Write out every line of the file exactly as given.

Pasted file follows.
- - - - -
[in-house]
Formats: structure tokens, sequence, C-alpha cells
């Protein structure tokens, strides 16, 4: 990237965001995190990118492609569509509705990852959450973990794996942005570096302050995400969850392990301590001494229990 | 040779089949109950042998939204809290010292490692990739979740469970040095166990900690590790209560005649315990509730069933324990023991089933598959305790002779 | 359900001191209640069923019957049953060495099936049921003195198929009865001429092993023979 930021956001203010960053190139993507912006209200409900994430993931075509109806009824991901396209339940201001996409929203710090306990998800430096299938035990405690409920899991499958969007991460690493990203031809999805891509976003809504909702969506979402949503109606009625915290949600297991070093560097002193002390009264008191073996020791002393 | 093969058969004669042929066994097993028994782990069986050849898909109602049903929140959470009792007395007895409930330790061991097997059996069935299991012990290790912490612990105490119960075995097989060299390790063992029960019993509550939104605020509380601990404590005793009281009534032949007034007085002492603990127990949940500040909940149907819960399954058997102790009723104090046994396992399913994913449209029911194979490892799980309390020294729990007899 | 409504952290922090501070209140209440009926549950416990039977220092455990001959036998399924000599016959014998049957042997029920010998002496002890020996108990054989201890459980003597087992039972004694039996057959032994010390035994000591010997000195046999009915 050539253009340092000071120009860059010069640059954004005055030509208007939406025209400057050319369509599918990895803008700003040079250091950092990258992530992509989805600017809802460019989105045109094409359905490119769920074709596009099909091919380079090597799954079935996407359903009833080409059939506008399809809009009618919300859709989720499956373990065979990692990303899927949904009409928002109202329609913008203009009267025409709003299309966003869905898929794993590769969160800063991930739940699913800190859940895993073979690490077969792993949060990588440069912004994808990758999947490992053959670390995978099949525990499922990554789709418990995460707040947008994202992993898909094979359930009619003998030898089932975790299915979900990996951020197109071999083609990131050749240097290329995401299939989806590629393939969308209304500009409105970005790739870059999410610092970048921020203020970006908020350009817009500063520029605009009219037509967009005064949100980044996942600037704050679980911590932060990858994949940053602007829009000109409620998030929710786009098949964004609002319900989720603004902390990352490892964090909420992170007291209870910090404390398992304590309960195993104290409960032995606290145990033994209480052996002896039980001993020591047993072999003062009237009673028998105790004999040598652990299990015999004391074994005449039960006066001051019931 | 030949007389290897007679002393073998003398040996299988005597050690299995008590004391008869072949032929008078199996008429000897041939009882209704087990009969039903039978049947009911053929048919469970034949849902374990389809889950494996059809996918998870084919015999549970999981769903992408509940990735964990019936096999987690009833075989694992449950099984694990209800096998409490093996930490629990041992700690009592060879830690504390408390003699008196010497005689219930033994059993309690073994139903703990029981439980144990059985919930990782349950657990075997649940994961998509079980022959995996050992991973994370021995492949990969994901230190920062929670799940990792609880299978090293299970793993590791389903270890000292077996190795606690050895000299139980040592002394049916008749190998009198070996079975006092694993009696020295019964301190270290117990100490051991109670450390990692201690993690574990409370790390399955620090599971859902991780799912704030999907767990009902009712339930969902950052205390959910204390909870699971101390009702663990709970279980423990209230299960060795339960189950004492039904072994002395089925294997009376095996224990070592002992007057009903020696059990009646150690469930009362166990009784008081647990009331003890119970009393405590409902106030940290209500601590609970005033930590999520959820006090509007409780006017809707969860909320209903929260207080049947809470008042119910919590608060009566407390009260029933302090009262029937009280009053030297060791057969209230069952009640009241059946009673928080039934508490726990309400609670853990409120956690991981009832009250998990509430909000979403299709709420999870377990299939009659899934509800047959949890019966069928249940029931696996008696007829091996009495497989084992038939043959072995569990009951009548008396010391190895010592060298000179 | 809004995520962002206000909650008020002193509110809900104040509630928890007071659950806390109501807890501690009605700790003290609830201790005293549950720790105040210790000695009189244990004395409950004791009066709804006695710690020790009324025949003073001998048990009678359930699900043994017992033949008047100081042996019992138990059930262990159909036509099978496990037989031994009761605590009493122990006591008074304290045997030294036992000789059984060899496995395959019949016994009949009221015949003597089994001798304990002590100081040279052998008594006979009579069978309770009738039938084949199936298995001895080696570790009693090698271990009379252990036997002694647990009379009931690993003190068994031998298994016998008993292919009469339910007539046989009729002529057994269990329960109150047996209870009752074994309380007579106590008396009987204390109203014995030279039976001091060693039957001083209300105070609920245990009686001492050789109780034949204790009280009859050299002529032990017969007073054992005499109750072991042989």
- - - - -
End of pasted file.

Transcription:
[in-house]
Formats: structure tokens, sequence, C-alpha cells
């Protein structure tokens, strides 16, 4: 990237965001995190990118492609569509509705990852959450973990794996942005570096302050995400969850392990301590001494229990 | 040779089949109950042998939204809290010292490692990739979740469970040095166990900690590790209560005649315990509730069933324990023991089933598959305790002779 | 359900001191209640069923019957049953060495099936049921003195198929009865001429092993023979 930021956001203010960053190139993507912006209200409900994430993931075509109806009824991901396209339940201001996409929203710090306990998800430096299938035990405690409920899991499958969007991460690493990203031809999805891509976003809504909702969506979402949503109606009625915290949600297991070093560097002193002390009264008191073996020791002393 | 093969058969004669042929066994097993028994782990069986050849898909109602049903929140959470009792007395007895409930330790061991097997059996069935299991012990290790912490612990105490119960075995097989060299390790063992029960019993509550939104605020509380601990404590005793009281009534032949007034007085002492603990127990949940500040909940149907819960399954058997102790009723104090046994396992399913994913449209029911194979490892799980309390020294729990007899 | 409504952290922090501070209140209440009926549950416990039977220092455990001959036998399924000599016959014998049957042997029920010998002496002890020996108990054989201890459980003597087992039972004694039996057959032994010390035994000591010997000195046999009915 050539253009340092000071120009860059010069640059954004005055030509208007939406025209400057050319369509599918990895803008700003040079250091950092990258992530992509989805600017809802460019989105045109094409359905490119769920074709596009099909091919380079090597799954079935996407359903009833080409059939506008399809809009009618919300859709989720499956373990065979990692990303899927949904009409928002109202329609913008203009009267025409709003299309966003869905898929794993590769969160800063991930739940699913800190859940895993073979690490077969792993949060990588440069912004994808990758999947490992053959670390995978099949525990499922990554789709418990995460707040947008994202992993898909094979359930009619003998030898089932975790299915979900990996951020197109071999083609990131050749240097290329995401299939989806590629393939969308209304500009409105970005790739870059999410610092970048921020203020970006908020350009817009500063520029605009009219037509967009005064949100980044996942600037704050679980911590932060990858994949940053602007829009000109409620998030929710786009098949964004609002319900989720603004902390990352490892964090909420992170007291209870910090404390398992304590309960195993104290409960032995606290145990033994209480052996002896039980001993020591047993072999003062009237009673028998105790004999040598652990299990015999004391074994005449039960006066001051019931 | 030949007389290897007679002393073998003398040996299988005597050690299995008590004391008869072949032929008078199996008429000897041939009882209704087990009969039903039978049947009911053929048919469970034949849902374990389809889950494996059809996918998870084919015999549970999981769903992408509940990735964990019936096999987690009833075989694992449950099984694990209800096998409490093996930490629990041992700690009592060879830690504390408390003699008196010497005689219930033994059993309690073994139903703990029981439980144990059985919930990782349950657990075997649940994961998509079980022959995996050992991973994370021995492949990969994901230190920062929670799940990792609880299978090293299970793993590791389903270890000292077996190795606690050895000299139980040592002394049916008749190998009198070996079975006092694993009696020295019964301190270290117990100490051991109670450390990692201690993690574990409370790390399955620090599971859902991780799912704030999907767990009902009712339930969902950052205390959910204390909870699971101390009702663990709970279980423990209230299960060795339960189950004492039904072994002395089925294997009376095996224990070592002992007057009903020696059990009646150690469930009362166990009784008081647990009331003890119970009393405590409902106030940290209500601590609970005033930590999520959820006090509007409780006017809707969860909320209903929260207080049947809470008042119910919590608060009566407390009260029933302090009262029937009280009053030297060791057969209230069952009640009241059946009673928080039934508490726990309400609670853990409120956690991981009832009250998990509430909000979403299709709420999870377990299939009659899934509800047959949890019966069928249940029931696996008696007829091996009495497989084992038939043959072995569990009951009548008396010391190895010592060298000179 | 809004995520962002206000909650008020002193509110809900104040509630928890007071659950806390109501807890501690009605700790003290609830201790005293549950720790105040210790000695009189244990004395409950004791009066709804006695710690020790009324025949003073001998048990009678359930699900043994017992033949008047100081042996019992138990059930262990159909036509099978496990037989031994009761605590009493122990006591008074304290045997030294036992000789059984060899496995395959019949016994009949009221015949003597089994001798304990002590100081040279052998008594006979009579069978309770009738039938084949199936298995001895080696570790009693090698271990009379252990036997002694647990009379009931690993003190068994031998298994016998008993292919009469339910007539046989009729002529057994269990329960109150047996209870009752074994309380007579106590008396009987204390109203014995030279039976001091060693039957001083209300105070609920245990009686001492050789109780034949204790009280009859050299002529032990017969007073054992005499109750072991042989």